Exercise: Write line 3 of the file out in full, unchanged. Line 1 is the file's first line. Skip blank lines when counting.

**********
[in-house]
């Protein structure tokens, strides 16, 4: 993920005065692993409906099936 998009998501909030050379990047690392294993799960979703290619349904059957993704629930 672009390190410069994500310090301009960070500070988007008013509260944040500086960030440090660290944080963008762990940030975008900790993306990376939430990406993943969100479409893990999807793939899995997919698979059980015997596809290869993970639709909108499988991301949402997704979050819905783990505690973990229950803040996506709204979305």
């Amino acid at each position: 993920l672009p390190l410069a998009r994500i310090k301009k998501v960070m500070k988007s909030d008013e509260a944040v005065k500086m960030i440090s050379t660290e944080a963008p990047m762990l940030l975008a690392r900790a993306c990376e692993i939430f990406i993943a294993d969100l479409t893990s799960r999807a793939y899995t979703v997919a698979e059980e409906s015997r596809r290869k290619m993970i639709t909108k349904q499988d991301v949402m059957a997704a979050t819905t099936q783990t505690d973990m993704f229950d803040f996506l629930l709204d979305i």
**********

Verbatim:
């Amino acid at each position: 993920l672009p390190l410069a998009r994500i310090k301009k998501v960070m500070k988007s909030d008013e509260a944040v005065k500086m960030i440090s050379t660290e944080a963008p990047m762990l940030l975008a690392r900790a993306c990376e692993i939430f990406i993943a294993d969100l479409t893990s799960r999807a793939y899995t979703v997919a698979e059980e409906s015997r596809r290869k290619m993970i639709t909108k349904q499988d991301v949402m059957a997704a979050t819905t099936q783990t505690d973990m993704f229950d803040f996506l629930l709204d979305i």